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Transplant Proc. 2013 Apr;45(3):1172-7. doi: 10.1016/j.transproceed.2012.10.014.

Messengers of renal graft quality during warm and cold ischemia: a porcine microdialysis study.

Author information

  • 1Institute of Clinical Medicine, Aarhus University Hospital, Skejby, Denmark. anna.keller@ki.au.dk

Abstract

INTRODUCTION:

Little is known about local graft metabolism during warm and cold ischemia before renal transplantation. We sought to characterize local metabolic changes in renal grafts during storage to understand acceptable ischemia time.

METHODS:

Kidneys from 60- or 15-kg pigs were randomized to cold (4°C) or warm (37°C) storage. Local renal graft metabolism was monitored for 24 hours by use of microdialysis and measurements of glycerol, glutamate glucose and lactate.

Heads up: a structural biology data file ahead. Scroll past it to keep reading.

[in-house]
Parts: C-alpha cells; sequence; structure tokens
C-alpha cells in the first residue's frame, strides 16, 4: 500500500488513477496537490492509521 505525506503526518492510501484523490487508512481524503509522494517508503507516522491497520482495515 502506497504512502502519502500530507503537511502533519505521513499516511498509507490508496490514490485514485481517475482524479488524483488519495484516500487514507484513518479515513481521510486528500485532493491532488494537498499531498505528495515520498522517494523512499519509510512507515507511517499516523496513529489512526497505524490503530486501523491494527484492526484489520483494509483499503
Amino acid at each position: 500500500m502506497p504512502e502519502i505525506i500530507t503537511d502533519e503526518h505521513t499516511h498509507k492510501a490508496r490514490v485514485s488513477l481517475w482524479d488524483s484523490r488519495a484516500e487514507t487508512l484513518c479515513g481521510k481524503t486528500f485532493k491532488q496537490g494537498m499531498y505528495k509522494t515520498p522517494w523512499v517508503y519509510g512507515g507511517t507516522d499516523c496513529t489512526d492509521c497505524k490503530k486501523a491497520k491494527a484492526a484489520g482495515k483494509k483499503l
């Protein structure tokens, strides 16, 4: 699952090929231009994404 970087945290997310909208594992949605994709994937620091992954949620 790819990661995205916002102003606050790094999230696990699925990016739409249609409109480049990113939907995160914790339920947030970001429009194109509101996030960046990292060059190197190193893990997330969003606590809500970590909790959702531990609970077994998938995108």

RESULTS:

For all metabolites, there was a significant interaction between time, storage temperature, and kidney size (all P < .0001). For local glycerol and glutamate, a significant increase was observed initially during warm storage, reaching a high steady state level. Glycerol remained low in cold kidneys for 80 minutes, but after 100 minutes there was an ongoing increase (P = .003) with no steady-state maximum level reached during the first 24 hours. The curves in the 2 size groups were parallel (P = .384) with 74% higher glycerol content in large kidneys (P = .005). Glutamate increased in cold kidneys in a similar manner in the 2 size groups (P = .924). Warm storage caused a rapid glucose decline within 60-100 minutes. In cold storage, glucose remained at a steady level until 480 minutes.

CONCLUSIONS:

Reducing cold ischemia time is of great importance, because concentrations of ischemic metabolites continuously increase in renal grafts. Furthermore, small kidney grafts from growing individuals are more resistant to cold ischemia but more susceptible to warm ischemia. In the setting of donation after circulatory death with prolonged warm ischemia, ongoing catabolism in the potential renal graft may be measured by microdialysis to achieve optimal timing of transplantation.

Copyright © 2013 Elsevier Inc. All rights reserved.

PMID:
23622653
[PubMed - indexed for MEDLINE]
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